Trade partnership talks between the EU and North America are a response to concerns about China's rising economic power, according to one international trade expert. A recent push towards trade negotiations between the North American Free-Trade Agreement countries, Latin American economies and EU members are aimed at increasing trade flows, and can also be viewed as “a defensive effort by the ailing advanced economies against the rising China and emerging Asia,” said Dr Dan Steinbock, a research director at the Georgia-based India, China & America Institute,, in his paper 'The Emerging US-EU-Asia Trade Triangle'.

Since February, representatives of the US and the EU have been working on the framework of the Transatlantic Trade and Investment Partnership (TTIP), a new free-trade zone which, when in force, will cover an area that generates 46% of the world's GDP. Additionally, the US is currently participating in the negotiations to create the Trans-Pacific Partnership (TPP), a 12-country trade bloc that includes many of the world's biggest economies, such as Japan, Mexico, Australia and Canada. On the top of that, in mid-October Canada and the EU signed the Comprehensive Economic Trade Agreement, a tentative deal to remove nearly all import taxes on goods sold between the two partners.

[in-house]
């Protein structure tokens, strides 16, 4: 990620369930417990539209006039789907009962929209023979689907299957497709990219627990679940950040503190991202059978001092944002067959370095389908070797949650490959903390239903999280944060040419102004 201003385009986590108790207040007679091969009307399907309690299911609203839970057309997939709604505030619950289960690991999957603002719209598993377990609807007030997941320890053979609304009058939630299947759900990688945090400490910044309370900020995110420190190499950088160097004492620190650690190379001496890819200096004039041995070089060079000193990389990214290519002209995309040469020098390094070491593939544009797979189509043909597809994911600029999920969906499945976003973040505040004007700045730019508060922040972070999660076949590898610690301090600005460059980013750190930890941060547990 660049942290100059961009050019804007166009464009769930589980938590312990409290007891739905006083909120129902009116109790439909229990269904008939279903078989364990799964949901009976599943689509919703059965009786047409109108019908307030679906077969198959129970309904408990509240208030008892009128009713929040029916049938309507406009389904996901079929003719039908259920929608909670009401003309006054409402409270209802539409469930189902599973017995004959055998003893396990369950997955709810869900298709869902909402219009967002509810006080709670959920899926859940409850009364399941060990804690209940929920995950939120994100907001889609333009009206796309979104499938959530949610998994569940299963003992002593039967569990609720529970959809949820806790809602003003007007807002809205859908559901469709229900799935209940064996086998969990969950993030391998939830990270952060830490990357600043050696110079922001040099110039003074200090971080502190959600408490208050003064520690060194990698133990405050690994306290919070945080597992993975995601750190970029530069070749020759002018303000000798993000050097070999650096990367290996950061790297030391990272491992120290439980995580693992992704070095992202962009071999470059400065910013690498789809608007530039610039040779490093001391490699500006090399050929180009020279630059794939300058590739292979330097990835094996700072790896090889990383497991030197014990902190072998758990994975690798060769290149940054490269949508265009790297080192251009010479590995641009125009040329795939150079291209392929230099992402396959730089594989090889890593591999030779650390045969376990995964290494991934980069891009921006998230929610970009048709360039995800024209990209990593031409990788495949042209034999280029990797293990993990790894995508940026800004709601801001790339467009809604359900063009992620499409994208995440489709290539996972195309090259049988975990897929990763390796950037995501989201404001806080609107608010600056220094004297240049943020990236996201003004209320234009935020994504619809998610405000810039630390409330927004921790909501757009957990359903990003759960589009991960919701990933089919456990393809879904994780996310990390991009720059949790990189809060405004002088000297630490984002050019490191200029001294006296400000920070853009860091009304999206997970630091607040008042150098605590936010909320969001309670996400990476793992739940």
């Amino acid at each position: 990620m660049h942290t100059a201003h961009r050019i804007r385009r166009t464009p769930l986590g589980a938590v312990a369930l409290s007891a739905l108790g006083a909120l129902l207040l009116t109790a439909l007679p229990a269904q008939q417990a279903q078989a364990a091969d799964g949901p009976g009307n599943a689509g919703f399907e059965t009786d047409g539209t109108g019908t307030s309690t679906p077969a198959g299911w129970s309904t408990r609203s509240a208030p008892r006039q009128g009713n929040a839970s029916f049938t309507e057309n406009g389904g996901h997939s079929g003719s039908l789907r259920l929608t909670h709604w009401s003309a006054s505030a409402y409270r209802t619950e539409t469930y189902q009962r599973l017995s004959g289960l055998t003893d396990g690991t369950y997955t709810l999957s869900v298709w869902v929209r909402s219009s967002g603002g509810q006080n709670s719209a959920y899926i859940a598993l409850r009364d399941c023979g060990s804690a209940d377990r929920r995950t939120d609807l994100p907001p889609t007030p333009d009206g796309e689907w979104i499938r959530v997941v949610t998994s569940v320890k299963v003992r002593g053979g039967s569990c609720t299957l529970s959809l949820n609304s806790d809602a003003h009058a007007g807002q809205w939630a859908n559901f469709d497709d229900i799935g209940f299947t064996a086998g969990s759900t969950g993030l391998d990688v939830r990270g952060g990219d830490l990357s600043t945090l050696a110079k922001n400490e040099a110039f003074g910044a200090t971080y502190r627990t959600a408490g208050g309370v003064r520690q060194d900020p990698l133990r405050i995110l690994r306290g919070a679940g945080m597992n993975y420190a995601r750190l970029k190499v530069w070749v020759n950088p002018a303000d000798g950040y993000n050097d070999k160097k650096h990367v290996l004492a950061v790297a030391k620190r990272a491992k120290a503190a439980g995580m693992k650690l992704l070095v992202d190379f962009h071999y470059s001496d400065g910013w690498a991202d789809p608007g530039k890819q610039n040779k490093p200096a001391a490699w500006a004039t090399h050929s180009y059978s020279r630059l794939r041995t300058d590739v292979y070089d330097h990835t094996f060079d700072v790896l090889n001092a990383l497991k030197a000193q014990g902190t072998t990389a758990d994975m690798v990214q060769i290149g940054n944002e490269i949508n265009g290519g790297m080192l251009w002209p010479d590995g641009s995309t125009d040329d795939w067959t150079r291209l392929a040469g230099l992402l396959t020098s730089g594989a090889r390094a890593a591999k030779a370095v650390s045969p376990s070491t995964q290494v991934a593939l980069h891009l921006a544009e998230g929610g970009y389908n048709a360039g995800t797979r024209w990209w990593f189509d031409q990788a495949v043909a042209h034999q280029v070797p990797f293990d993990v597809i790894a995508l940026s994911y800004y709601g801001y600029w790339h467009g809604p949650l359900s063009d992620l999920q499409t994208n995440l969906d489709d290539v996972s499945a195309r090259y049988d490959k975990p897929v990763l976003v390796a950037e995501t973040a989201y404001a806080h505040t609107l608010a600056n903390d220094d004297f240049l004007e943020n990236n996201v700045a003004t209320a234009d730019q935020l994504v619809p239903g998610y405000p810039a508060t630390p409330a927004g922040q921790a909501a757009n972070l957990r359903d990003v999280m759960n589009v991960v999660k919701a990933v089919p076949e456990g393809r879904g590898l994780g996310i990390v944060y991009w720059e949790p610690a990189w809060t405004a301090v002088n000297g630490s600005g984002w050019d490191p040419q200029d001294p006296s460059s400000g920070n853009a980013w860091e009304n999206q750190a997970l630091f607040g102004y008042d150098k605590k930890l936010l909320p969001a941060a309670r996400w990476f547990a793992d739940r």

Although, as reported earlier this year, China is looking to join the TTIP talks, Mr Steinbock said that the TTIP and TPP are moving ahead without Chinese involvement. “The TPP excludes China and is – according to Chinese critics – an effort to contain China in a US pivot towards Asia. As with its counterpart, TTIP, the TPP talks have been conducted in secrecy,” said Mr Steinbock. He added that the timeframe for the talks is not accidental either. “All of these talks seek to achieve major results by the mid-2010s. It’s not a chance event. That’s when the renminbi is expected to become fully convertible,” he said.

For its part, China and its partners in the Asia-Pacific region are working on another free-trade agreement. The Regional Comprehensive Economic Partnership (RCEP), scheduled to conclude by the end of 2015, is intended to include an area inhabited by 45% of the world's population and one-third of its GDP. “These three deals... are shaped either by the US or China, but not both, as of yet,” said Mr Steinbock.

The emergence of new, competing trade blocks in the near future might bring frictions in trade and investment, but Mr Steinbock has claimed that in the long run, the outcome of the new agreements will be positive. "Over time, the TTIP, TPP and RCEP will boost regional and inter-regional integration, which can also shape complementary interests from Asia to the Americas,” he said.